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The Next Flight of the Icarus

by Rudi Dornemann

You had to know where it was -- and when, because it was just solid rock if you missed the moment. But, with a good map and a watch set right, you'd find it: the door in the side of the rocky hill. And inside, the wreckage of the slipship.

That's what we called it, because we figured it must have been made to pass through solid objects, maybe phase between universes or something. We used to argue about whether it was made by aliens or time-travelers from the future. I argued time-travelers. Everything was human-sized -- the chairs at the right height, the buttons not too big or too small, and the screens mostly at eye-level.

"Could be alien time-travelers," said Dhalya

"Could be," I said, even though I didn’t think so.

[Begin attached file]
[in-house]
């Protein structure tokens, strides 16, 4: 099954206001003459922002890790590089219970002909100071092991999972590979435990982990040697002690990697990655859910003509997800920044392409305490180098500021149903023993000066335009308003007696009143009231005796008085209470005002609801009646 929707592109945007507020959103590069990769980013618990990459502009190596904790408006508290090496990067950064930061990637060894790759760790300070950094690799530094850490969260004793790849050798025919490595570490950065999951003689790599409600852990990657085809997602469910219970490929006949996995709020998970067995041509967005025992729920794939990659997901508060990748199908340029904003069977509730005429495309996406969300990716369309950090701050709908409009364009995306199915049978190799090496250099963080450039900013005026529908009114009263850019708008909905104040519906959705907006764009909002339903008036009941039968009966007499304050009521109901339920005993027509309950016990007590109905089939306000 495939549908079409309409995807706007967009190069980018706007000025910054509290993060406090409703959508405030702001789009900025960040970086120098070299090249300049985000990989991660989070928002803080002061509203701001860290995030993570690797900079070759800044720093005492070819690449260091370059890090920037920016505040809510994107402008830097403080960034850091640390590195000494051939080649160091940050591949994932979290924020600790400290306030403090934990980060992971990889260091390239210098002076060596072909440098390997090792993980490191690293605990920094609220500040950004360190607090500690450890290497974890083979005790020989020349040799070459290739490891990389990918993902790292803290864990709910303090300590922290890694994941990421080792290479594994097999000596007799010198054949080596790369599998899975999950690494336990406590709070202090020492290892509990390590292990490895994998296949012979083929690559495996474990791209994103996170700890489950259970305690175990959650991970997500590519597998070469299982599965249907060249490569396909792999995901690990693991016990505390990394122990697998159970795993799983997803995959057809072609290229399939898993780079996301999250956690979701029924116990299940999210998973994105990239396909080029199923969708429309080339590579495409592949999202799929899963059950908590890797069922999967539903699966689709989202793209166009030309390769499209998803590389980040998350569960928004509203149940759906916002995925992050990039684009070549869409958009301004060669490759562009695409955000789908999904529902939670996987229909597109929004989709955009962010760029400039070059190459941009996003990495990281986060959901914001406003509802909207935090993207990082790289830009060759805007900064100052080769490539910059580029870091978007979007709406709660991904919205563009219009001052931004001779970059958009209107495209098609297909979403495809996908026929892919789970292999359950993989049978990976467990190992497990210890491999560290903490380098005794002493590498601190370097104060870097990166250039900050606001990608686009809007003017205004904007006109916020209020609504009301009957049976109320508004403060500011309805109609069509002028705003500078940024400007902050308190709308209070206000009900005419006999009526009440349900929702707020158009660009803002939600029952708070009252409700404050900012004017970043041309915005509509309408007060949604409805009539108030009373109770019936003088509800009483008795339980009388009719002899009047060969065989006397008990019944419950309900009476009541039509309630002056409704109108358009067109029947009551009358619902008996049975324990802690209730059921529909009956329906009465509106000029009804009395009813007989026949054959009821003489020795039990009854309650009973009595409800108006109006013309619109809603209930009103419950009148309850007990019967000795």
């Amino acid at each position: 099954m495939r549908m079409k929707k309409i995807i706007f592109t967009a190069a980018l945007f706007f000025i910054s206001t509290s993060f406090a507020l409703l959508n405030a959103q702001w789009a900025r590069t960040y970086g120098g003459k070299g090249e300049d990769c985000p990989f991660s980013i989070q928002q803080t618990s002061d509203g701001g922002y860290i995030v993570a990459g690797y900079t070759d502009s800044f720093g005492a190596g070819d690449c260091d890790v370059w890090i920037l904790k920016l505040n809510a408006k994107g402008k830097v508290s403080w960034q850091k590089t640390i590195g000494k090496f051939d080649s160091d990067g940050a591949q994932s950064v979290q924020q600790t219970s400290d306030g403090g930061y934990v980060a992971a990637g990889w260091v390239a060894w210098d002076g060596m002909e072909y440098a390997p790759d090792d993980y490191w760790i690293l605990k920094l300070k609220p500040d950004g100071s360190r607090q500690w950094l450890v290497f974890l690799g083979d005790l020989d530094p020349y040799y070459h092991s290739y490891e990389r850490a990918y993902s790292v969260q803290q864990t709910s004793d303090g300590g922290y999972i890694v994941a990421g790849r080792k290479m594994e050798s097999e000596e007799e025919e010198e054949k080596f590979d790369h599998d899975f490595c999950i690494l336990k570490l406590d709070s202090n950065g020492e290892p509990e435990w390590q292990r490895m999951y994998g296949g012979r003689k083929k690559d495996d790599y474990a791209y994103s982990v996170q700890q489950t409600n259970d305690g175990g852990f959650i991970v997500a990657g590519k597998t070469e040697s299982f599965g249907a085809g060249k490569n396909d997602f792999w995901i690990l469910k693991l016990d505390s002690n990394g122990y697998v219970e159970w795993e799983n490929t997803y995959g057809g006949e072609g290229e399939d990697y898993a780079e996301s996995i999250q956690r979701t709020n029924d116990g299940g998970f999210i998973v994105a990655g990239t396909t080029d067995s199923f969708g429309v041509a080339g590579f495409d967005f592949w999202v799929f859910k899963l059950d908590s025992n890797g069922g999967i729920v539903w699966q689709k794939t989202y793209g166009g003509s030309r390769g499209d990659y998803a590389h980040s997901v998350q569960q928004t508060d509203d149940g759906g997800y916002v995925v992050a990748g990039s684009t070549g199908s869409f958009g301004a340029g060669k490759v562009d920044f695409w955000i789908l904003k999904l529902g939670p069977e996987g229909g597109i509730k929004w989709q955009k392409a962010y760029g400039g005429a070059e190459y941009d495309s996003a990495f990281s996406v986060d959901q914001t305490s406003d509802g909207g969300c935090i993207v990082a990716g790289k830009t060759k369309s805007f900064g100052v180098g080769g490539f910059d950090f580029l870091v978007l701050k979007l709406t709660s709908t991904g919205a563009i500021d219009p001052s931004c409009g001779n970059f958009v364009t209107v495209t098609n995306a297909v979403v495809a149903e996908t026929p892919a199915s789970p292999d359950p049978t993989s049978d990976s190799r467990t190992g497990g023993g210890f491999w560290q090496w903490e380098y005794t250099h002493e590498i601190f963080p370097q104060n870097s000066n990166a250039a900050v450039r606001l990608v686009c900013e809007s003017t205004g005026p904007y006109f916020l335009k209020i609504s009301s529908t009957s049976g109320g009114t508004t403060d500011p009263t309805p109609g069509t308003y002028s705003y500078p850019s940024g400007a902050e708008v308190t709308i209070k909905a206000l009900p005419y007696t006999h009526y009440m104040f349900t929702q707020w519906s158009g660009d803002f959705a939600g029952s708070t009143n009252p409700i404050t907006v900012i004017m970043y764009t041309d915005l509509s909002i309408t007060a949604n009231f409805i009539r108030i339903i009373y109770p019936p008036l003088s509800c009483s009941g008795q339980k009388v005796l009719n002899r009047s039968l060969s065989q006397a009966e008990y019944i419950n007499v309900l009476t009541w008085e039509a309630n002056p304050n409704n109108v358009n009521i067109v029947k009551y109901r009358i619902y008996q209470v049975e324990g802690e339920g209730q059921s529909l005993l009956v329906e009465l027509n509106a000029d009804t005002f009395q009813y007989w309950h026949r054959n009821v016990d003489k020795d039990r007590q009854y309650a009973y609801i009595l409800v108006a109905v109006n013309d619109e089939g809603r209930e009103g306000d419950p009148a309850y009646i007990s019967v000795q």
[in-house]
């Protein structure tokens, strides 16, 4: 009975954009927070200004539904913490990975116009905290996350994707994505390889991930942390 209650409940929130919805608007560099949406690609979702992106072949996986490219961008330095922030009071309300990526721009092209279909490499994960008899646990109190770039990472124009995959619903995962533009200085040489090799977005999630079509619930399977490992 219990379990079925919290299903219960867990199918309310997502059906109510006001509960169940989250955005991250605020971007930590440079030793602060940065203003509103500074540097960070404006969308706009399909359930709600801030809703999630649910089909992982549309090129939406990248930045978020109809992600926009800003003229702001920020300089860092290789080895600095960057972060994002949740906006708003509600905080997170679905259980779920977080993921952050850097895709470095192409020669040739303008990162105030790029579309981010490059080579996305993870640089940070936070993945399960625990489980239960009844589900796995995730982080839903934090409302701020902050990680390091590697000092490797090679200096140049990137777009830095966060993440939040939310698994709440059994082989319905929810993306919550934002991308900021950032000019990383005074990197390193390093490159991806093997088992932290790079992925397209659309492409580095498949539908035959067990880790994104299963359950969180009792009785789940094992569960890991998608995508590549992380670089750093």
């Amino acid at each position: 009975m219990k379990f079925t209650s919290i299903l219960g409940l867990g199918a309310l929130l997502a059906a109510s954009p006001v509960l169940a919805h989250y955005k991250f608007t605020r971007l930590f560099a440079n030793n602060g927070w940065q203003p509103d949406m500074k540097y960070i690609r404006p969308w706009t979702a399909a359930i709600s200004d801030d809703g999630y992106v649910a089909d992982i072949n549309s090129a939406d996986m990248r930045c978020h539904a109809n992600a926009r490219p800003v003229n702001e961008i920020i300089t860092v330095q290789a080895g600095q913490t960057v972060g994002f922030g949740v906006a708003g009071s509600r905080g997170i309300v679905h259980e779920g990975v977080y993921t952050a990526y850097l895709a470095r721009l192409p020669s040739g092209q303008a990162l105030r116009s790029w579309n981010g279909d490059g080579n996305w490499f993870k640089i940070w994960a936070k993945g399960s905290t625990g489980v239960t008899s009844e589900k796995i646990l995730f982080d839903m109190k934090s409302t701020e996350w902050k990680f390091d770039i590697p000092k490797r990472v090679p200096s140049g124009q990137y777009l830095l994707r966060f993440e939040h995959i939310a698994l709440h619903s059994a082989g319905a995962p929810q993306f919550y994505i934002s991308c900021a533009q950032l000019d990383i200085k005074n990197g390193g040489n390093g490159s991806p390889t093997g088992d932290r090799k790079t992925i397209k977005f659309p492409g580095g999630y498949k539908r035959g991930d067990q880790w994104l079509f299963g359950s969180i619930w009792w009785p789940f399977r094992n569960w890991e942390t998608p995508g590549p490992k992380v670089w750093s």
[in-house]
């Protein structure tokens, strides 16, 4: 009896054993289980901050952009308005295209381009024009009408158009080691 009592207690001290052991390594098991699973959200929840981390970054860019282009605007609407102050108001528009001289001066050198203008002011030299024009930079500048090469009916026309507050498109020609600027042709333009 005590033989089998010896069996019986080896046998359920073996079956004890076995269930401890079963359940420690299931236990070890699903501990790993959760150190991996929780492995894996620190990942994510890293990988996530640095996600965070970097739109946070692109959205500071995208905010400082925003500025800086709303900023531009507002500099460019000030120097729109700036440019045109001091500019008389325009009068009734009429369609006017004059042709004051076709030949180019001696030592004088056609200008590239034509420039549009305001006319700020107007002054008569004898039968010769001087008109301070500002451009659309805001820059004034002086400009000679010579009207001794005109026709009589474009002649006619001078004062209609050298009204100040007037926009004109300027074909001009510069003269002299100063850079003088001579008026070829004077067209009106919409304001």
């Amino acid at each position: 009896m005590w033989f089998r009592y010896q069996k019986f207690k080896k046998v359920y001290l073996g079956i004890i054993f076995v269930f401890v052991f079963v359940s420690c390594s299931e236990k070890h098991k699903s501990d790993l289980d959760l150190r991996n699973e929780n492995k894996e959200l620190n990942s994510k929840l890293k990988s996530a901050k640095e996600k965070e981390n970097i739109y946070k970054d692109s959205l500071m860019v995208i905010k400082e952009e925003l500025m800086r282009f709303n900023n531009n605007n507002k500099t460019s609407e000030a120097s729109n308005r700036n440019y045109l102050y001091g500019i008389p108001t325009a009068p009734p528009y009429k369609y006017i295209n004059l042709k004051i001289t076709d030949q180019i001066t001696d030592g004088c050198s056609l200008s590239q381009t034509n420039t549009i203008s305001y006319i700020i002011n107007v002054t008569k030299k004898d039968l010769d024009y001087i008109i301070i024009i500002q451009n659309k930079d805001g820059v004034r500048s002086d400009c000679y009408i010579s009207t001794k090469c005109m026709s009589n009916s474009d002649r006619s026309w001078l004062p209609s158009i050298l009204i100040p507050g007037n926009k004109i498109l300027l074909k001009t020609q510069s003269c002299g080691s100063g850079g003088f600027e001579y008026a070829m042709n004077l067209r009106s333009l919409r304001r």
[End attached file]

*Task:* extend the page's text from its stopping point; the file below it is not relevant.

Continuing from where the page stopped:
We named everything -- so we could find our way around; so it seemed more cool than eerie. There was the glass altar, the dentist chairs, master control, and the room full of sinks. The whole ship, for obvious reasons, we called the Icarus.

We'd never noticed the lump in the middle of one of the desk-shelves. It must not have had glowing symbols on it before.

"It's a clock," said Dhalya. She pressed buttons, held her own wrist up near it.

Shapes flowed and flickered over the lump. They blinked once, again.

"I think it's on," I said. The numbers weren't quite in time to the second hand on Dhalya’s watch, but they were shifting with a regular pulse.

And then I looked up. Some kind of multicolored melting nebula special effect was happening out of the window that we’d always thought was just another wall.

We weren't alone. Creatures were everywhere on the multi-level deck, hurrying from one station to another on their too-many-jointed legs. It was hard to know if they were always this frantic, or if they realized they'd just been uncollided with a large rock.

"Hah," said Dahlya, barely squeaking out the words. "Not human."

One of them stopped to look at us with spinning, faceted eyes.

"No," it said. "Not for a long time."

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